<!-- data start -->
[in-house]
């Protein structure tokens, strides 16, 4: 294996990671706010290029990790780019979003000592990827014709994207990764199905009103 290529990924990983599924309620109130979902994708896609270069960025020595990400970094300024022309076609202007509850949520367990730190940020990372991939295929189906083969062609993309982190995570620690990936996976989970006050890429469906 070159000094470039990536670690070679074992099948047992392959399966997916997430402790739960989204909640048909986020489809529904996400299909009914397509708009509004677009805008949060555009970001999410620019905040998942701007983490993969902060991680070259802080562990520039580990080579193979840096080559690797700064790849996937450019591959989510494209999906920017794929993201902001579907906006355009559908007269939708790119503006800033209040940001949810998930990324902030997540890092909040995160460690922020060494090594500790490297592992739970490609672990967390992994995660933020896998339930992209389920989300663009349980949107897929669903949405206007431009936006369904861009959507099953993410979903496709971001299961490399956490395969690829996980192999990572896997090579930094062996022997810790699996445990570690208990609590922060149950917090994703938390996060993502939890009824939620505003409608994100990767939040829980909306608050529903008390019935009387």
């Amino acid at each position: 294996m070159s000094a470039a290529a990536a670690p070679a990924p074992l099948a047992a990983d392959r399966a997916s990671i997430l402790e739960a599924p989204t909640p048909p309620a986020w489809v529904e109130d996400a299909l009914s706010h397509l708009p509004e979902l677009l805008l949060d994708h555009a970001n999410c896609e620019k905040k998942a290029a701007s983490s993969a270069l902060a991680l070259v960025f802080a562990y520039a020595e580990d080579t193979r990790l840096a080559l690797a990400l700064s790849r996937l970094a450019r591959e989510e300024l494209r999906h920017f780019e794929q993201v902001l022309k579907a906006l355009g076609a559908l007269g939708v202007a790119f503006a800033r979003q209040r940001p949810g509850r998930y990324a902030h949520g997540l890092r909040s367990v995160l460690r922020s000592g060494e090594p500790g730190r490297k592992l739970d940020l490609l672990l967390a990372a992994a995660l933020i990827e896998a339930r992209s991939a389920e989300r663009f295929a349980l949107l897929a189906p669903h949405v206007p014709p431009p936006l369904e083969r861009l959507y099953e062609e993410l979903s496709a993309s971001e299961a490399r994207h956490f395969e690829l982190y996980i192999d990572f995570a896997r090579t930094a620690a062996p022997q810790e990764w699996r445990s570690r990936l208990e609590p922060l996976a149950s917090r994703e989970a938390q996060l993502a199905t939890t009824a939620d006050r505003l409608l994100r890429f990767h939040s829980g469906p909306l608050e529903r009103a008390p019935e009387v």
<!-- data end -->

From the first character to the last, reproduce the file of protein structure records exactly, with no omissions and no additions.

[in-house]
């Protein structure tokens, strides 16, 4: 294996990671706010290029990790780019979003000592990827014709994207990764199905009103 290529990924990983599924309620109130979902994708896609270069960025020595990400970094300024022309076609202007509850949520367990730190940020990372991939295929189906083969062609993309982190995570620690990936996976989970006050890429469906 070159000094470039990536670690070679074992099948047992392959399966997916997430402790739960989204909640048909986020489809529904996400299909009914397509708009509004677009805008949060555009970001999410620019905040998942701007983490993969902060991680070259802080562990520039580990080579193979840096080559690797700064790849996937450019591959989510494209999906920017794929993201902001579907906006355009559908007269939708790119503006800033209040940001949810998930990324902030997540890092909040995160460690922020060494090594500790490297592992739970490609672990967390992994995660933020896998339930992209389920989300663009349980949107897929669903949405206007431009936006369904861009959507099953993410979903496709971001299961490399956490395969690829996980192999990572896997090579930094062996022997810790699996445990570690208990609590922060149950917090994703938390996060993502939890009824939620505003409608994100990767939040829980909306608050529903008390019935009387």
């Amino acid at each position: 294996m070159s000094a470039a290529a990536a670690p070679a990924p074992l099948a047992a990983d392959r399966a997916s990671i997430l402790e739960a599924p989204t909640p048909p309620a986020w489809v529904e109130d996400a299909l009914s706010h397509l708009p509004e979902l677009l805008l949060d994708h555009a970001n999410c896609e620019k905040k998942a290029a701007s983490s993969a270069l902060a991680l070259v960025f802080a562990y520039a020595e580990d080579t193979r990790l840096a080559l690797a990400l700064s790849r996937l970094a450019r591959e989510e300024l494209r999906h920017f780019e794929q993201v902001l022309k579907a906006l355009g076609a559908l007269g939708v202007a790119f503006a800033r979003q209040r940001p949810g509850r998930y990324a902030h949520g997540l890092r909040s367990v995160l460690r922020s000592g060494e090594p500790g730190r490297k592992l739970d940020l490609l672990l967390a990372a992994a995660l933020i990827e896998a339930r992209s991939a389920e989300r663009f295929a349980l949107l897929a189906p669903h949405v206007p014709p431009p936006l369904e083969r861009l959507y099953e062609e993410l979903s496709a993309s971001e299961a490399r994207h956490f395969e690829l982190y996980i192999d990572f995570a896997r090579t930094a620690a062996p022997q810790e990764w699996r445990s570690r990936l208990e609590p922060l996976a149950s917090r994703e989970a938390q996060l993502a199905t939890t009824a939620d006050r505003l409608l994100r890429f990767h939040s829980g469906p909306l608050e529903r009103a008390p019935e009387v």